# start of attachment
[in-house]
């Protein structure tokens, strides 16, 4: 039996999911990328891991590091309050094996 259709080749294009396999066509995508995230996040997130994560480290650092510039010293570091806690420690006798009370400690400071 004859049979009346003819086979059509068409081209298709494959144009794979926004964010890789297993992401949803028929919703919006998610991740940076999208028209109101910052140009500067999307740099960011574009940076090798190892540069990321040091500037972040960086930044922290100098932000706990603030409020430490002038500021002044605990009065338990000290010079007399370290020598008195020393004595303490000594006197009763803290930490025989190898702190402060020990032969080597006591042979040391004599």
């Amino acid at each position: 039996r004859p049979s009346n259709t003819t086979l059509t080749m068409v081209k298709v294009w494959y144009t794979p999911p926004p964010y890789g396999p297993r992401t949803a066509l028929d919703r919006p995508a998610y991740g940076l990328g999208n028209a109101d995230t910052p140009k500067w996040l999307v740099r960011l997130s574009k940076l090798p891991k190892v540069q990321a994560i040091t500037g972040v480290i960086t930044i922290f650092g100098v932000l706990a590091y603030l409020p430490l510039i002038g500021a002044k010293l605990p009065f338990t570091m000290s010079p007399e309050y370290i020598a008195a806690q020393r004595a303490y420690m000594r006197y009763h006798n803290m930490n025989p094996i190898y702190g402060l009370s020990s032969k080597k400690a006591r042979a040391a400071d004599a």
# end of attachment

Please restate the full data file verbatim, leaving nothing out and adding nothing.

[in-house]
């Protein structure tokens, strides 16, 4: 039996999911990328891991590091309050094996 259709080749294009396999066509995508995230996040997130994560480290650092510039010293570091806690420690006798009370400690400071 004859049979009346003819086979059509068409081209298709494959144009794979926004964010890789297993992401949803028929919703919006998610991740940076999208028209109101910052140009500067999307740099960011574009940076090798190892540069990321040091500037972040960086930044922290100098932000706990603030409020430490002038500021002044605990009065338990000290010079007399370290020598008195020393004595303490000594006197009763803290930490025989190898702190402060020990032969080597006591042979040391004599």
């Amino acid at each position: 039996r004859p049979s009346n259709t003819t086979l059509t080749m068409v081209k298709v294009w494959y144009t794979p999911p926004p964010y890789g396999p297993r992401t949803a066509l028929d919703r919006p995508a998610y991740g940076l990328g999208n028209a109101d995230t910052p140009k500067w996040l999307v740099r960011l997130s574009k940076l090798p891991k190892v540069q990321a994560i040091t500037g972040v480290i960086t930044i922290f650092g100098v932000l706990a590091y603030l409020p430490l510039i002038g500021a002044k010293l605990p009065f338990t570091m000290s010079p007399e309050y370290i020598a008195a806690q020393r004595a303490y420690m000594r006197y009763h006798n803290m930490n025989p094996i190898y702190g402060l009370s020990s032969k080597k400690a006591r042979a040391a400071d004599a």